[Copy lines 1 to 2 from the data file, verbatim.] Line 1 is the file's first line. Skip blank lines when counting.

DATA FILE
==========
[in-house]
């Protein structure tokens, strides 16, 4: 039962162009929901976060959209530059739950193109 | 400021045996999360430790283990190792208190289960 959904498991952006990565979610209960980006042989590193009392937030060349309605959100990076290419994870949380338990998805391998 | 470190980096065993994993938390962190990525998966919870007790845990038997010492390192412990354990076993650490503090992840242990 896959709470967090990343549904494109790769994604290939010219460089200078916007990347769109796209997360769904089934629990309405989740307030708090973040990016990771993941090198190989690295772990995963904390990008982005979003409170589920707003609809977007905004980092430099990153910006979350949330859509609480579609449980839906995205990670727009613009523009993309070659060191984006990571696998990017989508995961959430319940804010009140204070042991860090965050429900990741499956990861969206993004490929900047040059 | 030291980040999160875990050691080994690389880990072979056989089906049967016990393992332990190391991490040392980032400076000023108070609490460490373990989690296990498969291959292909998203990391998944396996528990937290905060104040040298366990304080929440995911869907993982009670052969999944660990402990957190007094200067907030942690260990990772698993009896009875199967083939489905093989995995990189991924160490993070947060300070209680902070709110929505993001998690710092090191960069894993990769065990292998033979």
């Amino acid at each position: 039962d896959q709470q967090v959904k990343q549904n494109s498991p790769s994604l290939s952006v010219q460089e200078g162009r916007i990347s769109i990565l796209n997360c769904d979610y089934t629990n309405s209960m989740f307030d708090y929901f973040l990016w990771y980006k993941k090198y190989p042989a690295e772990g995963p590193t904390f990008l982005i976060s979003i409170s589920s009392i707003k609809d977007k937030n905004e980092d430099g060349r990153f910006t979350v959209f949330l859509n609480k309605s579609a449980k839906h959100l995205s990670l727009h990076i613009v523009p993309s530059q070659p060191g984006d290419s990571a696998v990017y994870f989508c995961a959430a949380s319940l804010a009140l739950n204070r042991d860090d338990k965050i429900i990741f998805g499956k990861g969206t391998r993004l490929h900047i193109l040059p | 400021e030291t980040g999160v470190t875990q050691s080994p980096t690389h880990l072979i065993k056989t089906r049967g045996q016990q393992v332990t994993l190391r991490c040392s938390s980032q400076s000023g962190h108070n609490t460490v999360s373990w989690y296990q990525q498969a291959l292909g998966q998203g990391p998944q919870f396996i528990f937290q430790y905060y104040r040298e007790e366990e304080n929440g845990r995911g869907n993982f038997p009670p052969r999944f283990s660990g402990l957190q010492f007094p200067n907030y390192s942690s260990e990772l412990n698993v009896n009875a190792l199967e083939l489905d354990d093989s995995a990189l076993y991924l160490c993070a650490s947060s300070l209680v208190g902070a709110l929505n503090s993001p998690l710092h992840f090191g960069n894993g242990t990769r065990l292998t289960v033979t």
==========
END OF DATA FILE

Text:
[in-house]
């Protein structure tokens, strides 16, 4: 039962162009929901976060959209530059739950193109 | 400021045996999360430790283990190792208190289960 959904498991952006990565979610209960980006042989590193009392937030060349309605959100990076290419994870949380338990998805391998 | 470190980096065993994993938390962190990525998966919870007790845990038997010492390192412990354990076993650490503090992840242990 896959709470967090990343549904494109790769994604290939010219460089200078916007990347769109796209997360769904089934629990309405989740307030708090973040990016990771993941090198190989690295772990995963904390990008982005979003409170589920707003609809977007905004980092430099990153910006979350949330859509609480579609449980839906995205990670727009613009523009993309070659060191984006990571696998990017989508995961959430319940804010009140204070042991860090965050429900990741499956990861969206993004490929900047040059 | 030291980040999160875990050691080994690389880990072979056989089906049967016990393992332990190391991490040392980032400076000023108070609490460490373990989690296990498969291959292909998203990391998944396996528990937290905060104040040298366990304080929440995911869907993982009670052969999944660990402990957190007094200067907030942690260990990772698993009896009875199967083939489905093989995995990189991924160490993070947060300070209680902070709110929505993001998690710092090191960069894993990769065990292998033979």